[PD] [pdconv16_r] Topic idea: Nested lists

Roman Haefeli reduzent at gmail.com
Mon Nov 28 22:36:46 CET 2016

Hey all

After watching "Future Pd Developments" round-table (thanks to everyone
involved for the effort to record/put online), I feel like poking some
more into the structured list idea. Some of the conclusions that came

 * Something like [list args] as a way to get all given arguments as a
   list would be utterly helpful.

 * Many data structures like nested lists or hashes can actually be
   implemented without changing the core of Pd.

I agree and I'm totally looking forward to a [list args]. Now, here
comes the thing. Let's say I want to make a wrapper abstraction around
[oscformat] and my wrapper abstraction takes an arbitrary number of
arguments.  What I'm looking for is a way to define which part of the
argument list is part of an OSC address and should be passed as
arguments to [oscformat] and which part should be used to set some
defaults in my wrapper abstraction. 


[myOSCmodule { dog cat food } { foo 123 }]

inside this:

[oscformat $1] <- would be instantiated as [oscformat dog cat food]

[list append $2] <- would return 'list foo 123'

As far as I can see it, it is currently impossible to pass a variable
number of arguments to child objects and also [list args] wouldn't
address that. The simplest case of passing all arguments to a child
object could be covered with something like a '$@', but really cool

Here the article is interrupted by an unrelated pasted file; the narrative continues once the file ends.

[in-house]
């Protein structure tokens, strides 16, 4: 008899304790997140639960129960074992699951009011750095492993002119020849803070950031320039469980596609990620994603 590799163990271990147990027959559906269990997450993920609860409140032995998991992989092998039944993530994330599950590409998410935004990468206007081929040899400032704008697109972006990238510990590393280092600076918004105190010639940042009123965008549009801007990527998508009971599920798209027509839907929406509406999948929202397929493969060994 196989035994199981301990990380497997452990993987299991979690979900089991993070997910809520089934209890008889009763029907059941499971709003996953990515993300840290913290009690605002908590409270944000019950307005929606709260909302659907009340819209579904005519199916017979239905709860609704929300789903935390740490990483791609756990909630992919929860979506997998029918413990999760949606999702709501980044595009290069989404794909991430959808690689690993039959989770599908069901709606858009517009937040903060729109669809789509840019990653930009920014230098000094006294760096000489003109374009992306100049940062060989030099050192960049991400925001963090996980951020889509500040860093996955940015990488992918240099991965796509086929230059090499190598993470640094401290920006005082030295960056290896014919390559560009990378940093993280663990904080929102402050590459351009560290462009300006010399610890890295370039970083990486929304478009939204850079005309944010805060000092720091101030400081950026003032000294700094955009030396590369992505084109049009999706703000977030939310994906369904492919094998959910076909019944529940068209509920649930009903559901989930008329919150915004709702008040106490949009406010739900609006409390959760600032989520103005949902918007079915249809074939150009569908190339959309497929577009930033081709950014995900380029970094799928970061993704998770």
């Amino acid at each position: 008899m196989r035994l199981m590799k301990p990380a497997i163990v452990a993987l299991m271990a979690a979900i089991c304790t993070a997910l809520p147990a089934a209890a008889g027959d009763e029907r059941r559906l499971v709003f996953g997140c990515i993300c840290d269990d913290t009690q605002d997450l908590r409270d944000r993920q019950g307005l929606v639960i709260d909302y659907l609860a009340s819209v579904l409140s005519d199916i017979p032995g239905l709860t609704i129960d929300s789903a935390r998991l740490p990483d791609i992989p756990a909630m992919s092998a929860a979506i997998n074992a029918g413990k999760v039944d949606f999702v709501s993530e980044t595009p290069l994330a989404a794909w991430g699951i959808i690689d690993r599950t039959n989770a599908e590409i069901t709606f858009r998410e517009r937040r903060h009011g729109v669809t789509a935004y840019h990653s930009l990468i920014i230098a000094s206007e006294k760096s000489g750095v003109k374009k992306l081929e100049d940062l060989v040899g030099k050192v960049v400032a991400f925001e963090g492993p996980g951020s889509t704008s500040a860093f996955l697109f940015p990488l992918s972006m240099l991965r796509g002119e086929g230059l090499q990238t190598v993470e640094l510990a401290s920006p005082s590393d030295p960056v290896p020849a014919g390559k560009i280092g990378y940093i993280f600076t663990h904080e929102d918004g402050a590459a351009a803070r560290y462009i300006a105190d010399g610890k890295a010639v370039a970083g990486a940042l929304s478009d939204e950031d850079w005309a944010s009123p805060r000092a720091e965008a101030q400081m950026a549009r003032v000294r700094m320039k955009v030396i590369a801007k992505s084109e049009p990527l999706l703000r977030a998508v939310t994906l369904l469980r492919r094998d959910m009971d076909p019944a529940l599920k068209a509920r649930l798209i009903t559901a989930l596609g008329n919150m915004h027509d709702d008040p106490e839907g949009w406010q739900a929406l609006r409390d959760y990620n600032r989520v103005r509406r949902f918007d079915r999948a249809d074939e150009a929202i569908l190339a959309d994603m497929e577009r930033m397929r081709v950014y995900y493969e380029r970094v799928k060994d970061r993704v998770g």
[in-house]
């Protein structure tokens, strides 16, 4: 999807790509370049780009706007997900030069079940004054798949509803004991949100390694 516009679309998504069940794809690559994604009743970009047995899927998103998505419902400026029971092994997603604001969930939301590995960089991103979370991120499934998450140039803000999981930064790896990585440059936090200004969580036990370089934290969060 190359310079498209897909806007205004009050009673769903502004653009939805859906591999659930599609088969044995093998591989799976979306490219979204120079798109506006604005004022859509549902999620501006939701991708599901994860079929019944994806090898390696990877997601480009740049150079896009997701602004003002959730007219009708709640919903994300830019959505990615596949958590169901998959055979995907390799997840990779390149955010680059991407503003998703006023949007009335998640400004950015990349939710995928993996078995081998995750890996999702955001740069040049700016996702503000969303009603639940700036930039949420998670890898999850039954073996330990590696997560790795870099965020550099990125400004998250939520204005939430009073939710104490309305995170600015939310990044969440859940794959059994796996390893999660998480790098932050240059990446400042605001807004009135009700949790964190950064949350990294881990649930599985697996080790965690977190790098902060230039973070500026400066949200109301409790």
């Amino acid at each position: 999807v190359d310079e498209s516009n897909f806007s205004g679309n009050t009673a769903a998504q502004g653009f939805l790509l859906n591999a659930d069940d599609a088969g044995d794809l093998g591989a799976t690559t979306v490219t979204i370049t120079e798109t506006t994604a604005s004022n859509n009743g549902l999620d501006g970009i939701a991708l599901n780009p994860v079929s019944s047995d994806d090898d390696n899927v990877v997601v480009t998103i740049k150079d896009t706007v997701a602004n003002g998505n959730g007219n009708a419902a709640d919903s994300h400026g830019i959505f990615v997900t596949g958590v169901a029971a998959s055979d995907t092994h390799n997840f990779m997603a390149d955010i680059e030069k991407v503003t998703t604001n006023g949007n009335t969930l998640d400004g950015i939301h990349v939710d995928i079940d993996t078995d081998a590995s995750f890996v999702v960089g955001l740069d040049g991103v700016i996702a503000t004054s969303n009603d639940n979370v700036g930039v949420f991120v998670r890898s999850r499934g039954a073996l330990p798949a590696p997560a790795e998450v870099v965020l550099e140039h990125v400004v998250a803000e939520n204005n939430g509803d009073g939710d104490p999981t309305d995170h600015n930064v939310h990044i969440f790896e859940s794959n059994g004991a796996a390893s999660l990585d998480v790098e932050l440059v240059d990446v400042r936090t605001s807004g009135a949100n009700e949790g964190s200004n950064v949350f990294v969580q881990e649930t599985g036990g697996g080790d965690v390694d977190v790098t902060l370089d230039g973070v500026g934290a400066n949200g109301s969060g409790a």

would be a way to define which arguments specifically should be passed
to child objects. That's why I came up with the idea of nesting lists.
Actually, I'm interested in a more sophisticated mechanism for argument



On Mon, 2016-10-31 at 13:53 +0100, Roman Haefeli wrote:
> How can Pure Data's capabilities for dealing with different data sets
> be extended? Does it make sense to adopt concepts from scripted
> languages to the dataflow paradigm? Examples: tuples, dictionaries,
> multi-dimensional arrays, [...]
> Syntax for nesting lists so that lists can be organized in a
> hierarchical manner and sublists (as opposed to only atoms) can be
> access with dollargs.
> Reserved symbol atoms '{' and '}' could be used to enclose sublists
> (Since those characters are forbidden now, introduction wouldn't
> break
> anything).  
> An example nested list containing two sublists:
> 'list { a b c } { 1 2 3 }'
> The third element of the the first list would be accessed like this:
> [list $1(   <- returns 'list a b c'
> > 
> > 
> [list $3(   <- returns 'symbol c'
> Dollargs would strip the encompassing curly braces and return only
> the
> content of the specified sublist:
> [list $2(   <- returns 'list 1 2 3'
> To extract the second sublist without losing its encapsulation, one
> would use:
> [list { $2 }(  <- returns 'list { 1 2 3 }'
> The same syntax can be used for dollargs used in arguments. This
> allows
> to pass a whole list or even a list of lists through a single
> dollarg:
> [myabstraction { animal mammal cat }]
> and inside this abstraction, we have:
> [oscformat $1 miau]  <- instantiates [oscformat animal mammal cat
> miau]
> Whether to use curly braces or something different as list markup and
> whether to separate markup symbols with spaces or not is to be
> discussed. Also, the feasibility to implement the proposed idea would
> be an important discussion point, since the proposer only considered
> a
> user point-of-view. 
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